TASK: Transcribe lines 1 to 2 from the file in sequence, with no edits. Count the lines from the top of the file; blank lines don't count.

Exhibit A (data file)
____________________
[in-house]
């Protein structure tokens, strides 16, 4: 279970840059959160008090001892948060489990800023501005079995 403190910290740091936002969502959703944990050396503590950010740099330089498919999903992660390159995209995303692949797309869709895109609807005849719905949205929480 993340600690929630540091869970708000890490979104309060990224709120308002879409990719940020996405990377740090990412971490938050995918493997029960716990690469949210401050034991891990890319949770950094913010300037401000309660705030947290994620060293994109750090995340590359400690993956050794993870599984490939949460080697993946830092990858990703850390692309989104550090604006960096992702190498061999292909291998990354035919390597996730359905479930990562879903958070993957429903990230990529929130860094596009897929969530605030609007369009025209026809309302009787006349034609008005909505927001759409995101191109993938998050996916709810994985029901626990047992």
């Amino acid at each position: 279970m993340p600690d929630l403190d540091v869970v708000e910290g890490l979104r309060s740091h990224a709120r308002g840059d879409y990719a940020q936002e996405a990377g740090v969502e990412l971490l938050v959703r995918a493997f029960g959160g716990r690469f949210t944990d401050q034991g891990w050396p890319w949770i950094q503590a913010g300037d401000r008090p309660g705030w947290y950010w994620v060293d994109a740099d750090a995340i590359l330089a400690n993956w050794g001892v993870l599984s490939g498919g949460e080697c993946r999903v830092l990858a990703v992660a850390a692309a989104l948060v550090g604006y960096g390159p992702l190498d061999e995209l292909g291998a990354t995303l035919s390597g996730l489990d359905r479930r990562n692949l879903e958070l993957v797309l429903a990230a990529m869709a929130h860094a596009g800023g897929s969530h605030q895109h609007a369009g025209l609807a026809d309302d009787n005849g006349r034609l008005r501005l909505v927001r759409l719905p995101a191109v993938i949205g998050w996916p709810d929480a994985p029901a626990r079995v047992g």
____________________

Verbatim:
[in-house]
């Protein structure tokens, strides 16, 4: 279970840059959160008090001892948060489990800023501005079995 403190910290740091936002969502959703944990050396503590950010740099330089498919999903992660390159995209995303692949797309869709895109609807005849719905949205929480 993340600690929630540091869970708000890490979104309060990224709120308002879409990719940020996405990377740090990412971490938050995918493997029960716990690469949210401050034991891990890319949770950094913010300037401000309660705030947290994620060293994109750090995340590359400690993956050794993870599984490939949460080697993946830092990858990703850390692309989104550090604006960096992702190498061999292909291998990354035919390597996730359905479930990562879903958070993957429903990230990529929130860094596009897929969530605030609007369009025209026809309302009787006349034609008005909505927001759409995101191109993938998050996916709810994985029901626990047992």